Fishing is an iconic Canadian pastime. There’s nothing like spending the day by the water with your friends and family, casting a line, and enjoying the outdoors.
But did you know that you can get more than just a great catch in a day of fishing? Fishing really has physical and mental health benefits.
Below are some ways fishing can improve your overall well-being.
Benefits for your mental health
Fishing requires a lot of concentration and awareness. This takes your mind away from internal conflicts and stress, similar to meditation. As a result, it helps reduce anxiety, combat depression, and promote relaxation.
Studies have shown that fishing reduces levels of cortisol (also known as the stress hormone).
This positive effect can last up to three weeks after a fishing trip. Fishing has even been used to help people who have suffered trauma or suffer from post-traumatic stress disorder.
Fishing is never an exact science.
The bait that caught you the day before may be completely ineffective the next. Changing bait, finding new places to fish, and troubleshooting fishing rod problems may seem like simple problems.
However, all these challenges are helping you develop analytical and problem-solving skills, improving your cognitive function and creative thinking.
Benefits for your physical health
Fishing is a more intense exercise than you think!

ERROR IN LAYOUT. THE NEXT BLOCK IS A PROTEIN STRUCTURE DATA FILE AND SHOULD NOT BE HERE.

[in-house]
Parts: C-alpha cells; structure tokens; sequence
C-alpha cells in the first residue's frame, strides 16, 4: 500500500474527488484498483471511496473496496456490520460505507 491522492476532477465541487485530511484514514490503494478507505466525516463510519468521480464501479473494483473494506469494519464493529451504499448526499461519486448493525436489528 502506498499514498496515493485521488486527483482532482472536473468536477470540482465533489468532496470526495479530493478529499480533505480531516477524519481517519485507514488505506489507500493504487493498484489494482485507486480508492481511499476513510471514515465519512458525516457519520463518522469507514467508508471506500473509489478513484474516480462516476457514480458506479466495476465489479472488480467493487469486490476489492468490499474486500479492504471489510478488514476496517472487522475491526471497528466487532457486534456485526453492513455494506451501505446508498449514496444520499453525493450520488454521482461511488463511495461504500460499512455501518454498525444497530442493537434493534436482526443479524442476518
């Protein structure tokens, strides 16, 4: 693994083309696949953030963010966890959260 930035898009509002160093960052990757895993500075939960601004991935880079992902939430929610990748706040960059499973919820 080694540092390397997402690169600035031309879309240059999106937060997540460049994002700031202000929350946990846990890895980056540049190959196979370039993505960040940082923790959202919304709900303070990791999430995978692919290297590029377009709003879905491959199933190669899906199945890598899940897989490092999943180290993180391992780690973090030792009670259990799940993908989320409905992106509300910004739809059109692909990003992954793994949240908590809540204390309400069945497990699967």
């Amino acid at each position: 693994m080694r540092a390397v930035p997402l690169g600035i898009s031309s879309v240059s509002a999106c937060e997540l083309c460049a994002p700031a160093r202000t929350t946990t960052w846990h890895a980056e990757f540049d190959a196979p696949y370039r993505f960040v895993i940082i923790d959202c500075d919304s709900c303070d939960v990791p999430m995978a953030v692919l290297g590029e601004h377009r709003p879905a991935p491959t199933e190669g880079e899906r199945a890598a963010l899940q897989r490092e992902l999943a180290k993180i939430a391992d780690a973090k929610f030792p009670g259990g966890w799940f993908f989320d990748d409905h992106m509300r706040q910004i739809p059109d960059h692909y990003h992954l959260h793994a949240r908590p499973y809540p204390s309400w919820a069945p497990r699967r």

By the time you cast your line, walk through streams, walk to a new fishing spot and catch fish, you’ve gotten plenty of cardio!
This low-impact exercise engages the shoulders, back, trunk, arms and legs, improving balance and working muscles.
While fishing, you will have the opportunity to sunbathe. Vitamin D from the sun improves your immune system and promotes cell growth, helping to fight illnesses and diseases. It’s also a great mood booster!
Fancy a lunch on the coast? Eating your catch is good for you too! Fish is high in omega-3 fatty acids, which reduces the risk of stroke and lowers blood pressure. There has also been evidence that eating fish can help your eyesight and decrease the risk of asthma.
Review the Ontario Fish Eating Guide to identify the types and amounts of fish that are safe to eat.
Benefits for children
Fishing is also good for your little ones.
Chances are, the first cast you send into the water won’t catch any fish. Fishing teaches patience, as children learn to wait for a bite and stay calm when they lose a fish. Even just being outdoors has been shown to reduce ADHD symptoms.
Fishing requires a lot of skill. The fishing line is thin and tangles easily. Placing worms on hooks requires special care, and a successful cast depends on fairly precise timing. These small tasks help develop children’s fine motor skills. Learning something new is also great for developing cognitive function!
In a digital world, both children and adults are constantly exposed to screens and technology. Going fishing gets everyone away from their digital devices and promotes appreciation of the natural environment. Being near water has even been shown to make people feel calmer and more creative.
Clearly fishing is a great activity to improve your health.
New to fishing?
Consider planning a trip during one of the four license-free family free fishing periods in Ontario.
You can also take the free two-hour Learn to Fish program at various locations (including several provincial parks!) in southern Ontario. To find program locations and times, visit: Ontario.ca/LearntoFish.